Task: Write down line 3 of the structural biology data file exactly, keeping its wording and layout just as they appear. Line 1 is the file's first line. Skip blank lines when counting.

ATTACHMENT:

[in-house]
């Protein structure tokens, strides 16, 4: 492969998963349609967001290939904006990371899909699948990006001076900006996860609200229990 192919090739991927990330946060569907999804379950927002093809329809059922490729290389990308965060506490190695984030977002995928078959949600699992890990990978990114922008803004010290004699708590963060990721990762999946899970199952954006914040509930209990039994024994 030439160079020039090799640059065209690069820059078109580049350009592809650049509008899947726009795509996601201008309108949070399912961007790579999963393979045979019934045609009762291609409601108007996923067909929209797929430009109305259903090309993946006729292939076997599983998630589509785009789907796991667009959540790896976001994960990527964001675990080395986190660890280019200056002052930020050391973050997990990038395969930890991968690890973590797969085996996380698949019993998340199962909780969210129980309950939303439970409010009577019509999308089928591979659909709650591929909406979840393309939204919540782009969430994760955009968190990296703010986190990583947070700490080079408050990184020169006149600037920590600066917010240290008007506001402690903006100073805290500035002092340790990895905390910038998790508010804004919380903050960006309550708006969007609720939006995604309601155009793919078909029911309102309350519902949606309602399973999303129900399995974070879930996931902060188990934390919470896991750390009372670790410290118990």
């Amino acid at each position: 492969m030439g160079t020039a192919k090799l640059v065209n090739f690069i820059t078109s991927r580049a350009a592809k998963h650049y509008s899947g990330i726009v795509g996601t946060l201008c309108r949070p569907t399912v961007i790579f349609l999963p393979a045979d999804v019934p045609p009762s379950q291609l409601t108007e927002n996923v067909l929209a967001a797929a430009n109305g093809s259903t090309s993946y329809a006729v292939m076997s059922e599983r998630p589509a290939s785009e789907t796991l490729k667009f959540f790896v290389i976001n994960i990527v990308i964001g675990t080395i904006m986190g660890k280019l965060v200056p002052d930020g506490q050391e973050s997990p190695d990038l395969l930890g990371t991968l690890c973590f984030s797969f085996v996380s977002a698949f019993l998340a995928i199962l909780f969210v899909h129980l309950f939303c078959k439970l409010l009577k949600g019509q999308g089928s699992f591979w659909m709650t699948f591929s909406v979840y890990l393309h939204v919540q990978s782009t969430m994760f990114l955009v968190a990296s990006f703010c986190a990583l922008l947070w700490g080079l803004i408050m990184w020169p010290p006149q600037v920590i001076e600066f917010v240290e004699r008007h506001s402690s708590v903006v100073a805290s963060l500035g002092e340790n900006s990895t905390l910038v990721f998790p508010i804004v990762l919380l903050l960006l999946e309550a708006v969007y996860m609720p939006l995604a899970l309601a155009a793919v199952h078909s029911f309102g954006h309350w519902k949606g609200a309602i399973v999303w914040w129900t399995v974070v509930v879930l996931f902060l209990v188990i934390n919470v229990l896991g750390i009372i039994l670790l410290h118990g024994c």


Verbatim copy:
């Amino acid at each position: 492969m030439g160079t020039a192919k090799l640059v065209n090739f690069i820059t078109s991927r580049a350009a592809k998963h650049y509008s899947g990330i726009v795509g996601t946060l201008c309108r949070p569907t399912v961007i790579f349609l999963p393979a045979d999804v019934p045609p009762s379950q291609l409601t108007e927002n996923v067909l929209a967001a797929a430009n109305g093809s259903t090309s993946y329809a006729v292939m076997s059922e599983r998630p589509a290939s785009e789907t796991l490729k667009f959540f790896v290389i976001n994960i990527v990308i964001g675990t080395i904006m986190g660890k280019l965060v200056p002052d930020g506490q050391e973050s997990p190695d990038l395969l930890g990371t991968l690890c973590f984030s797969f085996v996380s977002a698949f019993l998340a995928i199962l909780f969210v899909h129980l309950f939303c078959k439970l409010l009577k949600g019509q999308g089928s699992f591979w659909m709650t699948f591929s909406v979840y890990l393309h939204v919540q990978s782009t969430m994760f990114l955009v968190a990296s990006f703010c986190a990583l922008l947070w700490g080079l803004i408050m990184w020169p010290p006149q600037v920590i001076e600066f917010v240290e004699r008007h506001s402690s708590v903006v100073a805290s963060l500035g002092e340790n900006s990895t905390l910038v990721f998790p508010i804004v990762l919380l903050l960006l999946e309550a708006v969007y996860m609720p939006l995604a899970l309601a155009a793919v199952h078909s029911f309102g954006h309350w519902k949606g609200a309602i399973v999303w914040w129900t399995v974070v509930v879930l996931f902060l209990v188990i934390n919470v229990l896991g750390i009372i039994l670790l410290h118990g024994c």